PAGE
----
What is the Best Temperature for Grilled Steak?

When I worked in a professional kitchen, most diners ordering steak had an automatic response to the server’s eternal question, “How would you like that cooked?” The usual answer: “Medium-rare.”

Generally, I would say the same. But the truth is that not all steaks are universally better when cooked to medium-rare (around 130ºF). I find medium-rare hanger steak—a loose-grained cut from the underside of the cow—to be limp (and rare hangar steak is downright mushy). When I make this cut, I like to cook the steak a little further—to medium (140ºF)—which I find yields a more flavorful steak with better texture.

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However, I wasn’t sure if this opinion was based in fact, or if it was a holdover from my formative years (when my father assured me that I preferred my steak medium-well, please).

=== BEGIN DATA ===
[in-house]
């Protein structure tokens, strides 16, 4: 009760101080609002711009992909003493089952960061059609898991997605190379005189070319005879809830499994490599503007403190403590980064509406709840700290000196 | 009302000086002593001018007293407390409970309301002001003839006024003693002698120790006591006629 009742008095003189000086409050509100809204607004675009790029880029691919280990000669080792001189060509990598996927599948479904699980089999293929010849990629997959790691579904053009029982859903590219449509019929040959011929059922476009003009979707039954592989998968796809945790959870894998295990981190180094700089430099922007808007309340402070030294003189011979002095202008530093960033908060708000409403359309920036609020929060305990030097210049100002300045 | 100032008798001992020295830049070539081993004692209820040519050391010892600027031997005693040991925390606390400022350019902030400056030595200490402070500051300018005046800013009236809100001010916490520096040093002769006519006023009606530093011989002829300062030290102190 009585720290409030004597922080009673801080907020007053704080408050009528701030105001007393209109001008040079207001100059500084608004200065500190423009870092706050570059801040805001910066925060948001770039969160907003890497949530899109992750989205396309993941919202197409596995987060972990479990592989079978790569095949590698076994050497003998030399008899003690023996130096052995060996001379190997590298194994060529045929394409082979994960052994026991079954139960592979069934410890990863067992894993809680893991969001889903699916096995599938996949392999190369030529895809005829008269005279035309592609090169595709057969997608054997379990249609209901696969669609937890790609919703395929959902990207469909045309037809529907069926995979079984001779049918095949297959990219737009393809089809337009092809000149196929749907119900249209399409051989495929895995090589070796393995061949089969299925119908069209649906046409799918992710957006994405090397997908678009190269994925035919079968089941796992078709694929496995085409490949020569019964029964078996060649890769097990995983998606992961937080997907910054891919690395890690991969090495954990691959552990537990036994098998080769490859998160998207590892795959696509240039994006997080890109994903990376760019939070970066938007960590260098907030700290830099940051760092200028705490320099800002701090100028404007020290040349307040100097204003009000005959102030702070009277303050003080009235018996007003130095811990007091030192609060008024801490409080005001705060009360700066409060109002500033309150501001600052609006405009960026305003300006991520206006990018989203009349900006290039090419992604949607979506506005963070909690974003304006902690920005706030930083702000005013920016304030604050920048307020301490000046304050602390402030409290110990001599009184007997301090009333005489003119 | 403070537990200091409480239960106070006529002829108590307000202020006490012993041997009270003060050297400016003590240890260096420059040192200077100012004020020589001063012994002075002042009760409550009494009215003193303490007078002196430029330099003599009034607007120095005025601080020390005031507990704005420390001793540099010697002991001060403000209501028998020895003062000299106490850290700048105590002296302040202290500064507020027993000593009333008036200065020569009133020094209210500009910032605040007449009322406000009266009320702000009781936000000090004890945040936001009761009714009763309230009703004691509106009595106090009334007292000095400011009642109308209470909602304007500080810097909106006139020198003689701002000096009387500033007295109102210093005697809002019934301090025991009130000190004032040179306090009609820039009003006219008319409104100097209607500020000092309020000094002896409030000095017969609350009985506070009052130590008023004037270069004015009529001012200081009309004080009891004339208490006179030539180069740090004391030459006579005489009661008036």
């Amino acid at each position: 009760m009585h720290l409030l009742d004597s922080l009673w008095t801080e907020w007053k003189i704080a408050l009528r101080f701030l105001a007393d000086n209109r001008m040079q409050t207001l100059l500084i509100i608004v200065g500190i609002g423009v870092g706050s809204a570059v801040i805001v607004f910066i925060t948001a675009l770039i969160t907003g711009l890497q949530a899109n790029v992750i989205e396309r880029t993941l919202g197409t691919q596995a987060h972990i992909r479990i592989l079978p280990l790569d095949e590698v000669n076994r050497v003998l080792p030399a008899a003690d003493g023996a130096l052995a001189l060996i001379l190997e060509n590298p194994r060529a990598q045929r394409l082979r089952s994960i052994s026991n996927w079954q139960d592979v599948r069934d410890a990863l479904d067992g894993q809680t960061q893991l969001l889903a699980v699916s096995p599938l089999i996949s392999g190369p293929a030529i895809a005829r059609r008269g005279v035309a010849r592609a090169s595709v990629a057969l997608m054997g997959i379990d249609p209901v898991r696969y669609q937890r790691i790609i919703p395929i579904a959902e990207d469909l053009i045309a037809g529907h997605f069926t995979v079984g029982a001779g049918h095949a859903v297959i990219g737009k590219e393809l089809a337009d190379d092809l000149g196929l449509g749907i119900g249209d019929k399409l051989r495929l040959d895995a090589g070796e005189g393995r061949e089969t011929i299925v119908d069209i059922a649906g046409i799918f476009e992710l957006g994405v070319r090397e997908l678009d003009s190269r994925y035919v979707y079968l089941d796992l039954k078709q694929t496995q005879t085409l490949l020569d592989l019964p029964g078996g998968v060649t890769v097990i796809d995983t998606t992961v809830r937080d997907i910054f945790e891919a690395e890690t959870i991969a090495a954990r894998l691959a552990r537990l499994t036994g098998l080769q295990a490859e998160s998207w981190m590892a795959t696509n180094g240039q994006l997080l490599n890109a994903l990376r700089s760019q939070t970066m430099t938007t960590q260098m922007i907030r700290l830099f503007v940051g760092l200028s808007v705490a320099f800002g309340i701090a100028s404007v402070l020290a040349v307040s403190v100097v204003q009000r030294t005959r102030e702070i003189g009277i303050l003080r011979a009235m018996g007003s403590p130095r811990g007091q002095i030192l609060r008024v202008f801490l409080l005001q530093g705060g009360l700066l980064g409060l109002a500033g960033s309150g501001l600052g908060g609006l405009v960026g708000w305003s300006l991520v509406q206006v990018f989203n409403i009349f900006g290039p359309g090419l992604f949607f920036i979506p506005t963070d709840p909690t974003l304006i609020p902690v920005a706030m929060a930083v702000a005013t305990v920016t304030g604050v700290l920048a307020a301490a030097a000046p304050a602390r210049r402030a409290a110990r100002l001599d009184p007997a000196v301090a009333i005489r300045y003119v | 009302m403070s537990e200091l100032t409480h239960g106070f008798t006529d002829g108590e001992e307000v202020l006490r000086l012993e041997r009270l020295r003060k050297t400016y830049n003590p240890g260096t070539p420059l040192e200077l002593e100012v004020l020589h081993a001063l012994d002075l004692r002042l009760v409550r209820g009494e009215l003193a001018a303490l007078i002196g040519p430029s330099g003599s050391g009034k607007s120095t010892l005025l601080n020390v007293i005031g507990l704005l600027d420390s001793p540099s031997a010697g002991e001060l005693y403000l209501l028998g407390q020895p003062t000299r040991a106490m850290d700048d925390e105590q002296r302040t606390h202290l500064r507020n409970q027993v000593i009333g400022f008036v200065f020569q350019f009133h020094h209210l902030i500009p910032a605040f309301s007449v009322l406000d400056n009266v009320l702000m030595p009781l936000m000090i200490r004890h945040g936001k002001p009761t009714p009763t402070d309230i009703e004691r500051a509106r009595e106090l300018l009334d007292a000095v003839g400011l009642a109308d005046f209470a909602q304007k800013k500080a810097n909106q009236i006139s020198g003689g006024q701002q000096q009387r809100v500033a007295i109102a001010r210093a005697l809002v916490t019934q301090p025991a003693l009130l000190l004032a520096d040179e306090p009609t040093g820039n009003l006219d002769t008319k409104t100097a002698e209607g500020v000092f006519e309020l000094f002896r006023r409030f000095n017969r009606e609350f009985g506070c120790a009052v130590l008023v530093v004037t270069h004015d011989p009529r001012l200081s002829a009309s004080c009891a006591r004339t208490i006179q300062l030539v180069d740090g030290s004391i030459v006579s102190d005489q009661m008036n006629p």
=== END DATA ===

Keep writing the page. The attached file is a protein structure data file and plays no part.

So in a recent conversation with Greg Denton and Gabrielle Quiñónez Denton—chef-owners of Ox Restaurant in Portland and co-authors of Around the Fire, which our cookbook critic reviewed earlier this year—I posited my theory that some steak cuts are best cooked past medium-rare.

Greg agreed. With tougher cuts like hangar, tri-tip, flank, flap steak, and skirt steak, he said, “you need to allow time for the fibers to relax.” According to Greg, any steak on which you can see the grain of the meat running down its length is at its optimal level of tenderness and juiciness when cooked to medium.

For short ribs, Gabrielle goes a step further, recommending they be cooked to medium to medium-well (140ºF to 150ºF). English-cut short ribs are one of her favorite steaks to grill, she says, noting that “the connective tissues and marbling need time to render, so it’s best grilled over low heat for a long period of time.” This cut, which is often braised, has a lot of fat, so it can stand up to the higher level of doneness. Plus, Gabrielle says, “the tendons get crispy and satisfyingly chewy,” when cooked this way.

So it looks like my dad was right after all. (But I’m still not letting him near my rib-eye…)